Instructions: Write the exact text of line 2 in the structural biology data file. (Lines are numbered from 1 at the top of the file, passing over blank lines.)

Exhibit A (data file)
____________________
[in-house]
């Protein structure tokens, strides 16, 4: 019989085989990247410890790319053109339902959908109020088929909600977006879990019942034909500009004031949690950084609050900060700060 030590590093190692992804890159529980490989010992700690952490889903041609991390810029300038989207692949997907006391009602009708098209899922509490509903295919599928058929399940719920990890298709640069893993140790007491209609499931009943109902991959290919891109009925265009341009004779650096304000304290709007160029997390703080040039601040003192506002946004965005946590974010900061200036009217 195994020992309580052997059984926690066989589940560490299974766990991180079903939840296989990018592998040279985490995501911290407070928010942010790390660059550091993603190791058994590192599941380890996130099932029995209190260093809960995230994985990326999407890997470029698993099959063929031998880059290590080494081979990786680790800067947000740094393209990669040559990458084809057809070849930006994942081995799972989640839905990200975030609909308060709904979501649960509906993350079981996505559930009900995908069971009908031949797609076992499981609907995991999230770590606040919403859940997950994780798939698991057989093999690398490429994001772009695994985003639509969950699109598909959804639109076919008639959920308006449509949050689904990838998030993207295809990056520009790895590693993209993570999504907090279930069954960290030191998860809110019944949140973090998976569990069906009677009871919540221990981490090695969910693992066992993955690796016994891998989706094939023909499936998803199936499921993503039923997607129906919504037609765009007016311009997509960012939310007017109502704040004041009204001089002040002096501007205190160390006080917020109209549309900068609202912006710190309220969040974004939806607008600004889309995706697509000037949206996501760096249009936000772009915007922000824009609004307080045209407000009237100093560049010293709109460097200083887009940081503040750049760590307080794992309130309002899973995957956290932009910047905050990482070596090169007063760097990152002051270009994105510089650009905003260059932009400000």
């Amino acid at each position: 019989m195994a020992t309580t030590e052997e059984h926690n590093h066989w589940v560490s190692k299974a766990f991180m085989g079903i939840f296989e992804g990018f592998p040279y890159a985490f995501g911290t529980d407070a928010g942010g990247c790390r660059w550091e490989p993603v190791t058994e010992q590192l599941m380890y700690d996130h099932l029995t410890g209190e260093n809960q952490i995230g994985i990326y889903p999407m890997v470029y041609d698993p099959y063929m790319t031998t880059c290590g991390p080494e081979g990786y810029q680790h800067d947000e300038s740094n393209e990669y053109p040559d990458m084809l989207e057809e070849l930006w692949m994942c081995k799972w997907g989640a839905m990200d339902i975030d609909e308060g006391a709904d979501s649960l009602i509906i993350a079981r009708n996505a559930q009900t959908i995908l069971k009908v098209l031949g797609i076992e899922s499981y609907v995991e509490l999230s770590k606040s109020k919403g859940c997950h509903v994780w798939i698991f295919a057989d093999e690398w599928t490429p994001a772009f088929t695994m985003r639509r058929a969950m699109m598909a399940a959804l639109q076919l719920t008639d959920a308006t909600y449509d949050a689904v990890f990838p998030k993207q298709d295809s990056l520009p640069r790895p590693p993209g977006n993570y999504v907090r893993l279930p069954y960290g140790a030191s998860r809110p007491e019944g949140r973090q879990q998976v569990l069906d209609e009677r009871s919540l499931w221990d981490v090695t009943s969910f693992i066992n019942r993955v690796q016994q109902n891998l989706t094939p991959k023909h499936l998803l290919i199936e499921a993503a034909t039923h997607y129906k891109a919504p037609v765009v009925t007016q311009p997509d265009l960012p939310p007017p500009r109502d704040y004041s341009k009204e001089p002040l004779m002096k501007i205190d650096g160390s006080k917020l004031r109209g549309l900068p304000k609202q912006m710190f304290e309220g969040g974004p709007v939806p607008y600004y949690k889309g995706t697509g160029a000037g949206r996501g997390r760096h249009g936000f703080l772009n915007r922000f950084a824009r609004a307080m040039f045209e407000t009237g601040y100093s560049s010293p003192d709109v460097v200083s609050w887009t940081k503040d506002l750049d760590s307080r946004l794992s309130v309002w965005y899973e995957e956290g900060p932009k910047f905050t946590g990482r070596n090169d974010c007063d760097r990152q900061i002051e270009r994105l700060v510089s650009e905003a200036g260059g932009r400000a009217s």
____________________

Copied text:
């Protein structure tokens, strides 16, 4: 019989085989990247410890790319053109339902959908109020088929909600977006879990019942034909500009004031949690950084609050900060700060 030590590093190692992804890159529980490989010992700690952490889903041609991390810029300038989207692949997907006391009602009708098209899922509490509903295919599928058929399940719920990890298709640069893993140790007491209609499931009943109902991959290919891109009925265009341009004779650096304000304290709007160029997390703080040039601040003192506002946004965005946590974010900061200036009217 195994020992309580052997059984926690066989589940560490299974766990991180079903939840296989990018592998040279985490995501911290407070928010942010790390660059550091993603190791058994590192599941380890996130099932029995209190260093809960995230994985990326999407890997470029698993099959063929031998880059290590080494081979990786680790800067947000740094393209990669040559990458084809057809070849930006994942081995799972989640839905990200975030609909308060709904979501649960509906993350079981996505559930009900995908069971009908031949797609076992499981609907995991999230770590606040919403859940997950994780798939698991057989093999690398490429994001772009695994985003639509969950699109598909959804639109076919008639959920308006449509949050689904990838998030993207295809990056520009790895590693993209993570999504907090279930069954960290030191998860809110019944949140973090998976569990069906009677009871919540221990981490090695969910693992066992993955690796016994891998989706094939023909499936998803199936499921993503039923997607129906919504037609765009007016311009997509960012939310007017109502704040004041009204001089002040002096501007205190160390006080917020109209549309900068609202912006710190309220969040974004939806607008600004889309995706697509000037949206996501760096249009936000772009915007922000824009609004307080045209407000009237100093560049010293709109460097200083887009940081503040750049760590307080794992309130309002899973995957956290932009910047905050990482070596090169007063760097990152002051270009994105510089650009905003260059932009400000």